Thursday, October 19, 2006

Search, Day Two...

The master of the OCEAN CHALLENGER never woke up yesterday thinking it might be the last. No one sane does.

We searched a second day, weaving through and around the rapidly dissapating debris field. The seas are still big, often to 20-feet or so, but more muddled and confused as the strong winds have died to a more moderate 20 to 25 knots. The Cold Bay helo was out with us earlier, as was another C130 from Kodiak. They relocate the fish tote, the wood pieces, the fish floats, the data marker buoy with it's radio homing transmitter dropped from the aircraft, the lifering thrown from the OVERSEAS JOYCE. We are still looking for the master, or anything else that will help to explain why this vessel capsized yesterday, when it never capsized in previous years of worse weather.

About 7-ish tonight we finished our last creeping line search, with negative results. District Seventeen released us, and we made one final track thru the search area as we head toward the Bering Sea.

I am onboard to help with crabber boardings, and this case set us back about two days in our law-enforcement mission, but SAR is what we do, and this was a good reminder of why I love this organization as much as I do. We're seasick, getting slapped silly by a gale in the Gulf of Alaska, no one having fun, and we drop everything to focus on the matter at hand... our fellow mariners, slapped by the same gale, and definitely not having any fun. Less important than our feeling of having done the best job we could, is the tragedy borne by the families of the three men who did not survive.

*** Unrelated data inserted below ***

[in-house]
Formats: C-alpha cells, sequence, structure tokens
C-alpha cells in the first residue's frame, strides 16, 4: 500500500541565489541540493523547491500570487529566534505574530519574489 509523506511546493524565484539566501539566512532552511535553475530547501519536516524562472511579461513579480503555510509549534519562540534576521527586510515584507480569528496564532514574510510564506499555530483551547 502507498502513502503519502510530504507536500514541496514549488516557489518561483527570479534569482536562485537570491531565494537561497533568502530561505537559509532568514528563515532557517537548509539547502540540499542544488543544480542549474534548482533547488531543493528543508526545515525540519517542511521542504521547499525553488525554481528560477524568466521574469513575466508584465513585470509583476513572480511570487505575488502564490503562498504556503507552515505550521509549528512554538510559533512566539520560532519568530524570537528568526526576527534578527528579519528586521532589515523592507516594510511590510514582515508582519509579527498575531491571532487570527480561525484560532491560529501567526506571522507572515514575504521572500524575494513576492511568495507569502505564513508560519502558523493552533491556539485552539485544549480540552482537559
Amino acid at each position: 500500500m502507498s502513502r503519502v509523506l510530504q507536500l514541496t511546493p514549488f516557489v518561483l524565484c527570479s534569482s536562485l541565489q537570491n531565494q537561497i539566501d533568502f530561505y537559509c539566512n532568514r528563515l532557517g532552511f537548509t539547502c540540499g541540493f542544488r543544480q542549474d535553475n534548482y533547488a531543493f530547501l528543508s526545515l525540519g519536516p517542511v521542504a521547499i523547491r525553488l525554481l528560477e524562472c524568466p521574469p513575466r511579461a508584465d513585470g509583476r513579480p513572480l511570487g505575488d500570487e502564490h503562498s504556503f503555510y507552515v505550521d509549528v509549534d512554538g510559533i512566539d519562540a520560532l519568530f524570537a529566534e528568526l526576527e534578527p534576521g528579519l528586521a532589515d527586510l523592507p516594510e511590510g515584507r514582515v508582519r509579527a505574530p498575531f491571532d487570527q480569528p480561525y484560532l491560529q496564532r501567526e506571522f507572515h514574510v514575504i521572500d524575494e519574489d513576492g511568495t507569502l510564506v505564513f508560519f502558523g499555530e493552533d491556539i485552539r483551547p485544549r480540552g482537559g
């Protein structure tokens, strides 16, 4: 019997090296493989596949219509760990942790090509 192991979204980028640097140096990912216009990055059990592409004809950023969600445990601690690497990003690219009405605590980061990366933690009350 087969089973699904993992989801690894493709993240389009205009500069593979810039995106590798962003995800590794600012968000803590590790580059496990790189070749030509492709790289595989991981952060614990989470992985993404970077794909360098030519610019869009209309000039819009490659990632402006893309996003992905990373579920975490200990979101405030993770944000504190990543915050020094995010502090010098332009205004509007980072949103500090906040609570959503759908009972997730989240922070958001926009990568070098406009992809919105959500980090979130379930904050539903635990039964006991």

It would appear, being the stickler for detail and fact, that I may have erred initially in some parts of this. I just read the online article in the Anchorage paper (at, based on press releases out of Juneau, and it seems the survivor may have been the only one of the four wearing his suit. Also, it is not the skipper we were looking for, but one of the deckhands. In the thick of the fight, as the historian Clausewitz would call the "fog of war," we don't always get the picture correctly as it unfolds around us. I have no doubt that in the post-mortem that I know will follow this tragedy, the facts will out. What's important to the men and women on the MUNRO tonight is that we did what we could in an awful, cold and uncaring environment.

My thoughts and prayers go out to the victims and their families.



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